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S Vijay Kumar, a chartered ship broker and cost accountant based in Singapore, has taken the unlikely avatar of an Indian Jones, tracking down idols stolen from ancient temples of Tamil Nadu. His upcoming book, Idol Thief, focuses on the case of Subhash Kapoor, the Manhattan-based art dealer who is now lodged in Puzhal Prison and facing trial for stealing temple idols. He discussed the book and the idol theft issue in a chat with inmathi.

Tell us what the book is about.
There is a general lack of awareness of the extent of the looting of ancient Indian art that has been happening in the past and continues to this day. Many people think petty thieves are doing it. But there are cartels that are doing targeted looting of our art including idols from temples on an industrial scale. Police, customs and others who should be custodians are complicit in this. There are the so called museums / dealers/ auction houses –  purchasers who claim to be purchasing in good faith but we have seen that they are very much aware of the grey nature of the trade. We want to expose these nefarious networks and show how these organized gangs are operating. They are stealing the best of Indian art which are then being sold in open auctions. And India never went after these gangs in a big way. We want to create awareness so India takes serious steps towards bringing its looted treasures back.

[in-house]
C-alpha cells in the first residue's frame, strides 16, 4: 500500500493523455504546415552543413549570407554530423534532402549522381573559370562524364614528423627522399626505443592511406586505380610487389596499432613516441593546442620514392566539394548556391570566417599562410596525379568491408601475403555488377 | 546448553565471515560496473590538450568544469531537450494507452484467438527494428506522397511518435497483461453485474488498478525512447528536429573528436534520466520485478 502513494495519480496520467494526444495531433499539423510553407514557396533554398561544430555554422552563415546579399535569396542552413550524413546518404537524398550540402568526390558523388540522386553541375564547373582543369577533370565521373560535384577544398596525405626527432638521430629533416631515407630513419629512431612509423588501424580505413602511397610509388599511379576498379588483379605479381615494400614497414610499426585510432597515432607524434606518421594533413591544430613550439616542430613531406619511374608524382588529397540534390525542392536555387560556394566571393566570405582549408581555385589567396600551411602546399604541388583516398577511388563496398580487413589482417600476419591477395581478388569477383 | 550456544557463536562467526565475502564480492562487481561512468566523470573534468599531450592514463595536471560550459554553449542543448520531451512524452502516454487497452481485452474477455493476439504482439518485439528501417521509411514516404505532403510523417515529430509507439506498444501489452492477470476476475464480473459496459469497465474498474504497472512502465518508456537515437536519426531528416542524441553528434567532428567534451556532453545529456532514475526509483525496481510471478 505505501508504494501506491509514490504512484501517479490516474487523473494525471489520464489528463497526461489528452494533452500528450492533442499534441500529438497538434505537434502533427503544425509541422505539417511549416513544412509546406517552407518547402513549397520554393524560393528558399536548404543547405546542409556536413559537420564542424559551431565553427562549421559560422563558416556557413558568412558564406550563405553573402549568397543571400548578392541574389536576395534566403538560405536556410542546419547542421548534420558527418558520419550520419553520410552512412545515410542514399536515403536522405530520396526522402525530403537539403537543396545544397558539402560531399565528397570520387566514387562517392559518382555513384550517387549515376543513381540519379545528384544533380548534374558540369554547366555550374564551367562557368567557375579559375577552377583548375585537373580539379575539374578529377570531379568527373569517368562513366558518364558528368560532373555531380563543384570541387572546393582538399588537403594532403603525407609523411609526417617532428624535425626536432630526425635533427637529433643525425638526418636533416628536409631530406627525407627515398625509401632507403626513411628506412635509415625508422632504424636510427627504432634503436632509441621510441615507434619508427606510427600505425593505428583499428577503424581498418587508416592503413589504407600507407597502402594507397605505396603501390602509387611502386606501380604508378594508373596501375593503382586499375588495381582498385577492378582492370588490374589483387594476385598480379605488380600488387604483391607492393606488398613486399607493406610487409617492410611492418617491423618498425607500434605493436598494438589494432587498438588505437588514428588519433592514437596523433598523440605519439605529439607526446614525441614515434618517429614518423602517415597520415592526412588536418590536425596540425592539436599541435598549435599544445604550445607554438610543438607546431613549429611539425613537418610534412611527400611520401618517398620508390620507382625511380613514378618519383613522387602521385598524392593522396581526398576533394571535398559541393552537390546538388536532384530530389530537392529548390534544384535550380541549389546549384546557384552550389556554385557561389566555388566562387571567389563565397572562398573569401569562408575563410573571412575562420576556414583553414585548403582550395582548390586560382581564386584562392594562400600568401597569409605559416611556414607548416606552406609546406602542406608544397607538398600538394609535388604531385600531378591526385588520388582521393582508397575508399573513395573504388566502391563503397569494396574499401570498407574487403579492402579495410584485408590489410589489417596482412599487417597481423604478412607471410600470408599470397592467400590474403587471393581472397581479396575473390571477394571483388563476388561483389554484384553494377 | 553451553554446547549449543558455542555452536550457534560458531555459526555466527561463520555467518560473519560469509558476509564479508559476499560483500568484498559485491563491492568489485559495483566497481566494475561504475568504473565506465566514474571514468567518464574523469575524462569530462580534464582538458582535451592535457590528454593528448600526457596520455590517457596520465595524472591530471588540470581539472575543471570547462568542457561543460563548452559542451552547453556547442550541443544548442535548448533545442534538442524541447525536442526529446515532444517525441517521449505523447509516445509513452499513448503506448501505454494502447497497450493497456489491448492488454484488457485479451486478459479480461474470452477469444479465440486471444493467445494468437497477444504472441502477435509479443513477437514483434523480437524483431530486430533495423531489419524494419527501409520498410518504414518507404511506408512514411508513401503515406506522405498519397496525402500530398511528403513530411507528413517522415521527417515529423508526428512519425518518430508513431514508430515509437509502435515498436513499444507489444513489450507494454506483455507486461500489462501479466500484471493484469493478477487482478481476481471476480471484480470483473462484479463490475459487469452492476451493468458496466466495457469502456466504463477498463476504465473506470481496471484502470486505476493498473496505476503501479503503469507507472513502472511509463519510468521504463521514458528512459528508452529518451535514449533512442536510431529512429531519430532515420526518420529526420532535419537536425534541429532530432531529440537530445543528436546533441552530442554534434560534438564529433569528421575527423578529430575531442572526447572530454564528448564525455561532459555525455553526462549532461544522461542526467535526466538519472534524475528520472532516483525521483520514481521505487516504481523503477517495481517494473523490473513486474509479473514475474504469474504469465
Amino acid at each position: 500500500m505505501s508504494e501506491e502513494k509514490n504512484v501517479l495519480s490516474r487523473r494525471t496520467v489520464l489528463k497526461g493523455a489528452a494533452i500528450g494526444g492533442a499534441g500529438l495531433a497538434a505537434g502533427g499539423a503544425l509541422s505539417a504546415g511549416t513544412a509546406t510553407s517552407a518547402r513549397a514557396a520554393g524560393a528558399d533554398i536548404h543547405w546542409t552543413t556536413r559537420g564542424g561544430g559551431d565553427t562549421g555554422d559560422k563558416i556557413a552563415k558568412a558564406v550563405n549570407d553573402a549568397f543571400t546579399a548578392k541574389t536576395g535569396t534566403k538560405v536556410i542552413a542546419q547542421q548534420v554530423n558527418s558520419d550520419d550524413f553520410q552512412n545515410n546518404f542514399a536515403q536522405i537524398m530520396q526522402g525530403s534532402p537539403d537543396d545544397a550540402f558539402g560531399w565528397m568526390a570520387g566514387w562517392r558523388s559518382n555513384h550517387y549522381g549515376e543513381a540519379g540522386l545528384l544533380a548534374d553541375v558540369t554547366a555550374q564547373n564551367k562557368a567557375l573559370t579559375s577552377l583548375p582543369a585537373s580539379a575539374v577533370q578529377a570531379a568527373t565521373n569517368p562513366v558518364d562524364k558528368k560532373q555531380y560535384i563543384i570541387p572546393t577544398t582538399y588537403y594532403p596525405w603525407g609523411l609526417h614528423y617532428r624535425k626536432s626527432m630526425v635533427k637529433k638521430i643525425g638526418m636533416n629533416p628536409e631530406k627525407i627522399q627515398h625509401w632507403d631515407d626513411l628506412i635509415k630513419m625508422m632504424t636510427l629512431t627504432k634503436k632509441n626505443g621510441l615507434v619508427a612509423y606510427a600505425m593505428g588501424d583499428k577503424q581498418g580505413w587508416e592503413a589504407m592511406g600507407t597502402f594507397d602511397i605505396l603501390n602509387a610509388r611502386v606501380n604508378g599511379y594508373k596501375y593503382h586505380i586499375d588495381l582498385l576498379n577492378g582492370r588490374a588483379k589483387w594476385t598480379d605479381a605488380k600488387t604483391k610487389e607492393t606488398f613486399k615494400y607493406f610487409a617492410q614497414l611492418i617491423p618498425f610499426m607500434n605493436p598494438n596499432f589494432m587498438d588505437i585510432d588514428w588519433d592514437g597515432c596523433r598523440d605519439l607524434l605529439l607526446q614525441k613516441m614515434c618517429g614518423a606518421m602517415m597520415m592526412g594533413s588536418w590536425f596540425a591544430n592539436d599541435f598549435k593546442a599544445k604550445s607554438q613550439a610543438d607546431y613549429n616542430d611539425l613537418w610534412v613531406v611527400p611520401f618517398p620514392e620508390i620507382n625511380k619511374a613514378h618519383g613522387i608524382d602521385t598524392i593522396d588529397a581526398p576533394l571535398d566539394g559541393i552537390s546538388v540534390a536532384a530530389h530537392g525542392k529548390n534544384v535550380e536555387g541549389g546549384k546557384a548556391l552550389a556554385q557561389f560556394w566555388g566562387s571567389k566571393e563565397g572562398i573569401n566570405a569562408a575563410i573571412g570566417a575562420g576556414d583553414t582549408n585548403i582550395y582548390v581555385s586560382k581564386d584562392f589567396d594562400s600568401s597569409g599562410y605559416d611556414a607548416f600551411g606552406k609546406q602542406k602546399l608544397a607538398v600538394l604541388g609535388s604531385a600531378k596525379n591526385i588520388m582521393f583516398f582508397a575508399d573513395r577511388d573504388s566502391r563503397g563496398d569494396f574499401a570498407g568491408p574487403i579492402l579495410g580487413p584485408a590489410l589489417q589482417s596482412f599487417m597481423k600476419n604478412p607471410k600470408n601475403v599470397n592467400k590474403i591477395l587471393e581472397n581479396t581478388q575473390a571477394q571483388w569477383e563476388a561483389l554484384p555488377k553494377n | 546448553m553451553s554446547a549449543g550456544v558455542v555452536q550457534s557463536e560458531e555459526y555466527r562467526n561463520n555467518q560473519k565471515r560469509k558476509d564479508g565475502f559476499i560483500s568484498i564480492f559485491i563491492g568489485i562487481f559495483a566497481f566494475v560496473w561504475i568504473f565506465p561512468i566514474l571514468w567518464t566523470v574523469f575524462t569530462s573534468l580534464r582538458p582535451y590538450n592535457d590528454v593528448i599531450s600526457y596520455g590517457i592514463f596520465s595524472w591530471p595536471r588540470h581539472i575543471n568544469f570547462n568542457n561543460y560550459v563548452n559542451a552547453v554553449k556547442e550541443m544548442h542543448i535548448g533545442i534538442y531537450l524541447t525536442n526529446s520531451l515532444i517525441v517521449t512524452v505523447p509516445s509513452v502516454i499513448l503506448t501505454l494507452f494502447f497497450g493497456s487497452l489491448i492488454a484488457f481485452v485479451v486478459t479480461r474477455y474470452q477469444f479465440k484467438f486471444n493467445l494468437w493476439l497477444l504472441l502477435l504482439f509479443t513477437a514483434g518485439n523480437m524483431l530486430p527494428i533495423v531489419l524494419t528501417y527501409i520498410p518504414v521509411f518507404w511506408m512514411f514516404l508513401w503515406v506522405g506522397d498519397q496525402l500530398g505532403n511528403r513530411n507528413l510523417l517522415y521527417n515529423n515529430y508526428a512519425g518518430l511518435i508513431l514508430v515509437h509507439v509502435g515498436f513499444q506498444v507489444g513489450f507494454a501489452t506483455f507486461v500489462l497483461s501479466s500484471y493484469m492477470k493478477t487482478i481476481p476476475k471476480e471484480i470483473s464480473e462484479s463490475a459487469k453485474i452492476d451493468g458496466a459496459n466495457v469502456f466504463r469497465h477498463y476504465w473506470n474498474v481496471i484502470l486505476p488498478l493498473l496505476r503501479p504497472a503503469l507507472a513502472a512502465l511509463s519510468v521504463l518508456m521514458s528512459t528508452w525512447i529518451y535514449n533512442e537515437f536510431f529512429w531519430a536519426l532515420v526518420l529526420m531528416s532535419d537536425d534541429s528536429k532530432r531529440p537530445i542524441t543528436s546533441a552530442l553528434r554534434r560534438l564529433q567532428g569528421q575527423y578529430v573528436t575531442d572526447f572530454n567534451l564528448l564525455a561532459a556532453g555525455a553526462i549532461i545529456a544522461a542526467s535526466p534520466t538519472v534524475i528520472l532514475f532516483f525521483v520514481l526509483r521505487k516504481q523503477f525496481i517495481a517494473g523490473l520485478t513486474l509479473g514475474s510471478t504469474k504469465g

But India was a key force behind the 1970s UN statute on protection of cultural property.
Yes, it was championed by India and Italy at that time. These two were the rich source countries that were losing a lot of their art to these gangs. As part of it, India and Italy sought to start heritage protection forces. Italy did it. They have a force that has more than 3,000 officers, and includes lawyers, IT specialists and other experts. In India, Only in TN, such a force was set up in the form of the Idol Wing. It was set up with 100 people and the unit is down to eight people now.

Between 1970 and now, Italy has recovered 3 .8 lakh artefacts via their Carbenerri Art Squad building capacity, archives, technology tools to aid restitutions.